“We need to look hard at the stories we create, and wrestle with them. Retell and retell them, and work with them like clay. It is in the retelling and returning that they give us their wisdom.” – Marni Gillard
Last week I sat down with author and playright Jorge Avila, a member of We Write Steamboat, to discuss the gigantic leap of success that he has just experienced. To read a short summary of his musical, please go to the blog from last Thursday.
(Photo left: Jorge Avila and his wife Maribel)
Jorge had just returned a week previously to his hometown of Steamboat Springs, Colorado from a very busy six months in California. His live theatre musical, adapted from his book Maricopa Men in Pink had a three day run at the Plaza de la Raza, Cultural Center for the Arts & Education on Mission Road in Los Angeles. Avila was ebullient as he answered the questions I had for him to learn more about his experience. Here is part of our discussion about going from local author to playright in a very short few years:
Sue: Jorge, when was Maricopa Men in Pink published?
Jorge: In 2010 it was published. A short time afterward I sent it off to a friend who is a stage designer in L.A. to get his opinion. He reviewed it and gave me some feedback about adapting it for a play. I decided that my vision for the work was a live theatre musical production. So I rewrote it exactly 2 years, nine months ago in script format along with song lyrics. Caleb Encompos, a resident who helps with the music program at the Christian Center here in Steamboat, composed the music to accompany the lyrics. I approached the Chief Theatre here in town, but it didn’t seem to be the right venue. So,then we sent it off to three production companies in California.
Sue: So, what was the response?
Jorge: I’d like to say that there have been few Latino or controversial political musicals that I am aware of other than In the Heights and Hamilton and the Book of Mormon. So I was happy to even get a response and it was positive response from two of them. I chose one of the production companies that I felt best understood my vision. I was offered a small sum of money from the production company, but I took half of that because I wanted to be directly involved in the entire process, so that the final product would be what I envisioned.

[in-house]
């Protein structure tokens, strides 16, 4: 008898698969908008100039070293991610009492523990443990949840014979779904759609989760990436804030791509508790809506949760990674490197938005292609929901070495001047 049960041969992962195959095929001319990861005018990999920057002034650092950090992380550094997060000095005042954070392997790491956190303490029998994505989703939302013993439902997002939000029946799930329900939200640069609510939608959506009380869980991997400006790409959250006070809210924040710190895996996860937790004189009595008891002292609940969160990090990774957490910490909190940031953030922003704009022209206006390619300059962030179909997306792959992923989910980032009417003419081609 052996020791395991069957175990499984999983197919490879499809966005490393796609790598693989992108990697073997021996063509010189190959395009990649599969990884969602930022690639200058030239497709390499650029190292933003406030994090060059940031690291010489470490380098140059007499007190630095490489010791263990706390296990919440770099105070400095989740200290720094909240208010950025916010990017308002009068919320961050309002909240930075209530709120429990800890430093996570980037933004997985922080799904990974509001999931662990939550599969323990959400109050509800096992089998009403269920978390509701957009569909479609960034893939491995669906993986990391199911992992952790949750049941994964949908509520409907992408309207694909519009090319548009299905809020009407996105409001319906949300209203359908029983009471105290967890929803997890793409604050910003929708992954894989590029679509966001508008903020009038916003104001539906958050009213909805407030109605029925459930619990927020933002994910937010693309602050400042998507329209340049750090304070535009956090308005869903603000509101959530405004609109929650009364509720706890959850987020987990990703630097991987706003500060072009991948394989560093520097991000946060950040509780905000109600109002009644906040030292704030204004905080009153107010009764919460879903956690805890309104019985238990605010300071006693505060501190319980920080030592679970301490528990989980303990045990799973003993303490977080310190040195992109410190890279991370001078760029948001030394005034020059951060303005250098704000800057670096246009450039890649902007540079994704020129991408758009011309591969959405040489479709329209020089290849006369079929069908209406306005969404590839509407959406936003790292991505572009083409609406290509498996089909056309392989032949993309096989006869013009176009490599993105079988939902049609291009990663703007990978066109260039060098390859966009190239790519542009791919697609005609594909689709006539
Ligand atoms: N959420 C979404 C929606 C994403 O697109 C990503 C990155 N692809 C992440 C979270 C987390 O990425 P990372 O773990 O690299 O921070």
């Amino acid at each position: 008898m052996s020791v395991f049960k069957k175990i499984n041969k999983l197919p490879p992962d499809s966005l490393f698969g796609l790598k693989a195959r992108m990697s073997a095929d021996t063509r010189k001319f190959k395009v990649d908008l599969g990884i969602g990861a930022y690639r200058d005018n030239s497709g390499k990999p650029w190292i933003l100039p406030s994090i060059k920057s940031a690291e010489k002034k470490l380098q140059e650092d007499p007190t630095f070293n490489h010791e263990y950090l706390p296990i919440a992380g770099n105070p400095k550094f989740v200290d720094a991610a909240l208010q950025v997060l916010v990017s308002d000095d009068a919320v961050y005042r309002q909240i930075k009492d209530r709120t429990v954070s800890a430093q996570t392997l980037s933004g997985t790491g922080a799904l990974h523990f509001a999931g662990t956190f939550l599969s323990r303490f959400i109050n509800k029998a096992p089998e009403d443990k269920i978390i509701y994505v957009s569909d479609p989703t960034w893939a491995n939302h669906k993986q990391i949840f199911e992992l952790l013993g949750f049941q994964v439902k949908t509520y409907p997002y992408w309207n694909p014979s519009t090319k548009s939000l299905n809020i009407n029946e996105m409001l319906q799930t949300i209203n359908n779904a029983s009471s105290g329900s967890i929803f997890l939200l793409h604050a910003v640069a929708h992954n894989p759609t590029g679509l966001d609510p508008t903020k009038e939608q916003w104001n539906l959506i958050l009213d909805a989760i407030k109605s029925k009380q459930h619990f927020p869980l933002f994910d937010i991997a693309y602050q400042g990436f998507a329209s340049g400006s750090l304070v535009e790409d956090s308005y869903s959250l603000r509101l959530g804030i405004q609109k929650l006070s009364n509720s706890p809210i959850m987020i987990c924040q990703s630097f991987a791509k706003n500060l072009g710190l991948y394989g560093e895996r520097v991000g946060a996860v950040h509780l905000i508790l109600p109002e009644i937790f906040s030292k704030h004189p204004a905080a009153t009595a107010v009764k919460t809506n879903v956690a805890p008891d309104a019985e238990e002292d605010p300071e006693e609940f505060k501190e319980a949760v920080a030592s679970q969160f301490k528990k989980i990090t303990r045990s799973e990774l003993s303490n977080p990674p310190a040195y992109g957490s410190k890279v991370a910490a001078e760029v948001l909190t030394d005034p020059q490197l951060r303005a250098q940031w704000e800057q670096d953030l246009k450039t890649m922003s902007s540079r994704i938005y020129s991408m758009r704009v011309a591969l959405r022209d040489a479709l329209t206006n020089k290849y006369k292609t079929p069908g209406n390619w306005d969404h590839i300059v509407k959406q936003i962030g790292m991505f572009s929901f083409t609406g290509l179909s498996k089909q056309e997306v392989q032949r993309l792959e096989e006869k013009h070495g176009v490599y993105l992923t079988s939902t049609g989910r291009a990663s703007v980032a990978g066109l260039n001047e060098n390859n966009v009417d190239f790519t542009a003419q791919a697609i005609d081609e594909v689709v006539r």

So, I began over the next six months going to L.A. one week out of every month. For the next six months, Caleb Encompos and I chose vocalists and actors for the live musical production. Once we heard my lyrics put to music and saw it performed by the actors we had chosen, there were some tweeks that were made before the opening.
Sue: So, tell me about the three night run.
Jorge: The turnout was outstanding compared to what I had anticipated. I was told for an unknown author/playright, typical sales would be 60% of the seats. The first and third nights we had 95% of all tickets sold, and the middle evening 75%. Surprising, considering I read in a New York Times article that out of 318 million Americans, 58 million agreed with Sheriff Joe Arpaio’s handling of inmates in Tent City Jail in Arizona. Seventy eight million disagreed, and the whole rest of the population knew nothing about the news story.
Sue: How did that feel? To see your musical come before live audience like that?
Jorge: Surreal! I feel flattered and proud but it was very stressful. I even started up a bad habit – smoking. I hadn’t smoked in six years and I ate too much and gained a little weight.
The musical was even mentioned on National TV on Spanish stations. While we were waiting for the production to begin on opening night, I stepped outside and there were 120 people in line to get a ticket – to my show! I couldn’t believe it and I counted every one of them!
The rest of this interview on All Things Fulfilling will be posted the week after Christmas. Do return because we will be talking about Avila’s rewards in terms of personal fulfillment which were a result of his determination, persistance and his belief that what he had was fitting for a quality live musical production that still has great potential for future audiences. We will be sharing more about his special award from the City of Los Angeles also!
This blog is brought to you by Sue Batton Leonard, EVVY award-winning author of Gift of a Lifetime: Finding Fulfilling Things in the Unexpected.